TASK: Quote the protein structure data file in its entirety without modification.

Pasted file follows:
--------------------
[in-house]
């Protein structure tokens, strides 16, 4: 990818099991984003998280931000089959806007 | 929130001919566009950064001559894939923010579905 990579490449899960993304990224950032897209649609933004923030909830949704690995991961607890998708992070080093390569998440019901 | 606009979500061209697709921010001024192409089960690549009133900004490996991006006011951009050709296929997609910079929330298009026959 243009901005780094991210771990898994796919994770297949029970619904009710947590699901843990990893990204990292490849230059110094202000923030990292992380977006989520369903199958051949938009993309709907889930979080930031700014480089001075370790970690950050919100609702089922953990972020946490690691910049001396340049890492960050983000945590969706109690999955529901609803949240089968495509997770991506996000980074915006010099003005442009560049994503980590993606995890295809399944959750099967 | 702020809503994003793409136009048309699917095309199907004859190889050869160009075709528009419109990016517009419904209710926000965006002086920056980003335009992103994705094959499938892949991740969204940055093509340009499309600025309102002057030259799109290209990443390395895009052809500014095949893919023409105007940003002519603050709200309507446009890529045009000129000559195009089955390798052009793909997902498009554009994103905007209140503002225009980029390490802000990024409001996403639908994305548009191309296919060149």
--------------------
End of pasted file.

[in-house]
């Protein structure tokens, strides 16, 4: 990818099991984003998280931000089959806007 | 929130001919566009950064001559894939923010579905 990579490449899960993304990224950032897209649609933004923030909830949704690995991961607890998708992070080093390569998440019901 | 606009979500061209697709921010001024192409089960690549009133900004490996991006006011951009050709296929997609910079929330298009026959 243009901005780094991210771990898994796919994770297949029970619904009710947590699901843990990893990204990292490849230059110094202000923030990292992380977006989520369903199958051949938009993309709907889930979080930031700014480089001075370790970690950050919100609702089922953990972020946490690691910049001396340049890492960050983000945590969706109690999955529901609803949240089968495509997770991506996000980074915006010099003005442009560049994503980590993606995890295809399944959750099967 | 702020809503994003793409136009048309699917095309199907004859190889050869160009075709528009419109990016517009419904209710926000965006002086920056980003335009992103994705094959499938892949991740969204940055093509340009499309600025309102002057030259799109290209990443390395895009052809500014095949893919023409105007940003002519603050709200309507446009890529045009000129000559195009089955390798052009793909997902498009554009994103905007209140503002225009980029390490802000990024409001996403639908994305548009191309296919060149």